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  • Writer's pictureBen Pivoz

The Creator

Joshua (John David Washington) unexpectedly bonds with Alphie (Madeleine Yuna Voyles) in The Creator (Distributed by Walt Disney Studios Motion Pictures)

There have been countless science-fiction movies about what makes someone human. There is something about putting people side-by-side with robots to explore the concept of humanity that fascinates storytellers and audiences alike. The latest attempt at this is The Creator, an ambitious (in terms of production), world-building, sci-fi/action/drama about love, life and compassion. It is an incredible-looking movie, confident in its message, with a strong central performance. It is entertaining and reasonably exciting because the action is a product of the characters, instead of the other way around.

The plot, sadly, is very familiar. As creative as this is in parts, the story is a fairly basic “disillusioned soldier finds his purpose in a child” arc, mixed with “humans vs robots, but who are the real heartless monsters?” The result is still worth seeing, especially on the big screen. The robots and spaceships are cool, as are shots of characters running through the jungle. It takes its emotions seriously, adding stakes it can’t quite live up to. I liked it, yet it feels like it could’ve been a lot more.

A nuclear device controlled by an AI detonates in LA, killing millions and setting off a war between humans and machines. More than a decade later, after suffering a tragedy fighting for the cause, Sergeant Josh Taylor is forced back into action to secure a weapon built by the enemy to end the war for good. When he discovers that this “weapon” is in the form of a robot child, Josh must figure out what he’s really fighting for.

There is so much here we have seen before. The screenplay cribs from Terminator most of all, though there are also bits of Bladerunner, Star Wars, Avatar and even Apocalypse Now (due to its war setting that is intentionally reminiscent of Vietnam). The ideas here, mainly stemming from Josh’s motivations and the ultimate plans of the title character (called Nirmata, this mysterious entity is essentially the robots’ god) are interesting. It is not just “what makes someone human,” it is also “is it okay to take a life if that life was man-made” and the irony of destroying/denying the right to exist to something that we built. Add in a man who has given up on caring about survival and a child born into a world that is terrified of her and you have fertile ground for metaphors about war, hatred and love.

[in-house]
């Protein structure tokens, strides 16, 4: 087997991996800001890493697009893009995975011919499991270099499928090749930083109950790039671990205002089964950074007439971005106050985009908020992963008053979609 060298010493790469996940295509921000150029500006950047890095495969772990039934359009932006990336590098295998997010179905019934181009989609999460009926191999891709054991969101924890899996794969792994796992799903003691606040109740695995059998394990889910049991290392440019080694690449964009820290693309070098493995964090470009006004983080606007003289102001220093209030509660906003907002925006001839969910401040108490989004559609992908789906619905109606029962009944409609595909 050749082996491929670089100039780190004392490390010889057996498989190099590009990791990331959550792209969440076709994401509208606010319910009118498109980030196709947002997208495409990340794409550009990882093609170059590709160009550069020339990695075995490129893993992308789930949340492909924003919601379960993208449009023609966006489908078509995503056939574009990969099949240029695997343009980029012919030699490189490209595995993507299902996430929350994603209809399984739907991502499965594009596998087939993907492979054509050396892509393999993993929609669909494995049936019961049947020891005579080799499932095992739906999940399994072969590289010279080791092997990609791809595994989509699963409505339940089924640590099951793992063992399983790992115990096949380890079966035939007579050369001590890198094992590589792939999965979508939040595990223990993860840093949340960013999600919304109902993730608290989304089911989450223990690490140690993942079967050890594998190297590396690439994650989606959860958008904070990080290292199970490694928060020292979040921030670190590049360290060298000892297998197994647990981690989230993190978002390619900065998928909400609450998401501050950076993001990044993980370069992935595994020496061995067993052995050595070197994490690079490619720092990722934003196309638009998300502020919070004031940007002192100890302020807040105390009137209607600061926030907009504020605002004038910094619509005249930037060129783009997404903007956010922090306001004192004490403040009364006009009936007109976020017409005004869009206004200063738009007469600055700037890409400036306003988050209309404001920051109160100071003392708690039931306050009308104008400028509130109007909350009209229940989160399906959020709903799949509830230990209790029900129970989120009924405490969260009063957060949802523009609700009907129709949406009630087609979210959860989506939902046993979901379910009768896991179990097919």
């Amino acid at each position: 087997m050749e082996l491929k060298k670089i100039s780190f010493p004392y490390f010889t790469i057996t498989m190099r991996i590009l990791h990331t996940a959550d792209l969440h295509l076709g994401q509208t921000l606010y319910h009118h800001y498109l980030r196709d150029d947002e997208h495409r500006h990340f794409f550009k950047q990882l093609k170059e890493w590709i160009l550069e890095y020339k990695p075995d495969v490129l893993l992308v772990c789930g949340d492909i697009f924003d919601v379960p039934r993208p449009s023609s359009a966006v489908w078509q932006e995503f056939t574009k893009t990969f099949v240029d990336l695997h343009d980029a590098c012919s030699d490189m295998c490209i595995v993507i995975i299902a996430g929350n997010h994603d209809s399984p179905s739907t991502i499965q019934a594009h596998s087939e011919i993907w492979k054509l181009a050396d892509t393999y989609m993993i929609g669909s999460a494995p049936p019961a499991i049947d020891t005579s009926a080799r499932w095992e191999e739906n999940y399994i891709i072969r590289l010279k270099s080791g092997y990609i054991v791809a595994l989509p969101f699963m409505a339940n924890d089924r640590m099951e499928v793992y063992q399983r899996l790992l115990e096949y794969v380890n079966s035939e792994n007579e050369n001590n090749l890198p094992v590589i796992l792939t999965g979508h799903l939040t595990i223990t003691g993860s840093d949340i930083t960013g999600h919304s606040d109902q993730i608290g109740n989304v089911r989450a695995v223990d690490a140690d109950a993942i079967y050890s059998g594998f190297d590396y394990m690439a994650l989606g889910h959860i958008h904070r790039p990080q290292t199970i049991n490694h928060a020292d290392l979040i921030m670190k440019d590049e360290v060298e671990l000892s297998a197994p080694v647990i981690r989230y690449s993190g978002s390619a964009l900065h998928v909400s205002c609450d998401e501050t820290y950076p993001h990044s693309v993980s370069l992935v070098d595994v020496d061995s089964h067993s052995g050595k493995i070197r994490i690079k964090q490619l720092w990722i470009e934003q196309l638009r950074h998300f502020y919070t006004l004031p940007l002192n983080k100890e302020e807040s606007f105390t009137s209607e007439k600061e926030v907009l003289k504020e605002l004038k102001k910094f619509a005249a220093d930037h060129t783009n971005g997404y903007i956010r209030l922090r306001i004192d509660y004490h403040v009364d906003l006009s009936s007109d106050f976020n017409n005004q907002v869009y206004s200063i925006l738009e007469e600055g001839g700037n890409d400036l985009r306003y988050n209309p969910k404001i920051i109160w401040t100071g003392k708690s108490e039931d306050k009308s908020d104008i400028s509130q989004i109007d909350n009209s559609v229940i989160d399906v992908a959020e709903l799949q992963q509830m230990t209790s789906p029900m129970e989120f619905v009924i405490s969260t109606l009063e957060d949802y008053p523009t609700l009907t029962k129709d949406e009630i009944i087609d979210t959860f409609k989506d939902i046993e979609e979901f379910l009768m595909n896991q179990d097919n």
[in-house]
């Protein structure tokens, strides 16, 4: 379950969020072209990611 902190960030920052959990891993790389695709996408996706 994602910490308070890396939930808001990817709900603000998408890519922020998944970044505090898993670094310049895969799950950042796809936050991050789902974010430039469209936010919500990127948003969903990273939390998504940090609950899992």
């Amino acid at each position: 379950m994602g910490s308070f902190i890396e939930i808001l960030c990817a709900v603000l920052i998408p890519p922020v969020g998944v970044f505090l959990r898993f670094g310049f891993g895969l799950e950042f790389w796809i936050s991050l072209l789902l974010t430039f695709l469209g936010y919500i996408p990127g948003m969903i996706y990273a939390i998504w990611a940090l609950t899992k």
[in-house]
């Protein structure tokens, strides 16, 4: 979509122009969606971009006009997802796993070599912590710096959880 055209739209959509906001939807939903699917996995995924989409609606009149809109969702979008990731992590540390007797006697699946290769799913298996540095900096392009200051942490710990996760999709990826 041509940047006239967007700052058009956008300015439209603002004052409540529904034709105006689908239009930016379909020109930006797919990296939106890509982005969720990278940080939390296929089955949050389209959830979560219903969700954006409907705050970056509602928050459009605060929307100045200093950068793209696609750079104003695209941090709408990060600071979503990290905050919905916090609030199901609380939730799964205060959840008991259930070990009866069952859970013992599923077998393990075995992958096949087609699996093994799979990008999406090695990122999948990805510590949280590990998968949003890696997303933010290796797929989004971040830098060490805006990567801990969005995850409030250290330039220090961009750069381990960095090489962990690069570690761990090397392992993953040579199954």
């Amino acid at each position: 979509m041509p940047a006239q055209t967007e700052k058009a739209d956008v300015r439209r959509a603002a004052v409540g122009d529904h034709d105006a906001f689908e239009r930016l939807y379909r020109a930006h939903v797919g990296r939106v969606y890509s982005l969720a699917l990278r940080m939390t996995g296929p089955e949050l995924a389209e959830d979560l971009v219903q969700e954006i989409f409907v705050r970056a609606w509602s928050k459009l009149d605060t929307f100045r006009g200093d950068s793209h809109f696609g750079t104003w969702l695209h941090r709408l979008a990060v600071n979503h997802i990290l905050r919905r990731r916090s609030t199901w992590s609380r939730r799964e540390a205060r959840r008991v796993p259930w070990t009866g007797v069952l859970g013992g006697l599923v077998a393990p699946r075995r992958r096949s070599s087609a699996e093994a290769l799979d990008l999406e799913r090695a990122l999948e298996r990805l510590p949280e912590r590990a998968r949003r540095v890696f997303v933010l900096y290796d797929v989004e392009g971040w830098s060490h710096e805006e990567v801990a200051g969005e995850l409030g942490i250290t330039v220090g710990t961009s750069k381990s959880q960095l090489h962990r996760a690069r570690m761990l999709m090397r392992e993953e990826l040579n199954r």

The screenplay by Chris Weitz and Gareth Edwards (who directed) doesn’t do much with these rich concepts. It plants the seeds, then goes in a very predictable/derivative direction. It is disappointing by the end because, though it is watchable on the level it is working on, there was a huge chance to go deeper and actually give thought to the message. Despite its impressive visual surface, underneath it is surprisingly unoriginal.

But man, what an impressive visual surface! Edwards has created a fleshed-out world, through images, as opposed to plot. All the humans we see are either soldiers or poor locals living in peace with the robots. The robots, on the other hand, are soldiers, lovers, friends, etc. We see advanced laboratories, military spaceships, rough settlements, gun boats. There is a juxtaposition here of amazing technology right next to people (or machines) surviving on the bare necessities. It is a nicely realized world in its imagery, with the protagonists (John David Washington giving everything he can to bring this guy alive and Madeleine Yuna Voyles as an adorable plot device) running through it to get from one development to the next.

The Creator (124 minutes minus the end credits) is half a movie I really liked and half a movie I couldn’t quite get into. On a visual level, it is engaging. On a story level, it is unfortunately routine, wasting some tremendously promising themes. The latter doesn’t drag the former down enough to make this bad, but the former doesn’t carry it to great. Gareth Edwards created an opportunity he wasn’t able to capitalize on. While the potential is there for something intriguing and subversive, he stayed too conventional to make this truly memorable.

3¼ out of 5


John David Washington as Joshua

Madeleine Yuna Voyles as Alphie

Allison Janney as Colonel Howell

Ken Watanabe as Harun

Gemma Chan as Maya

Directed by Gareth Edwards

Screenplay by Gareth Edwards and Chris Weitz


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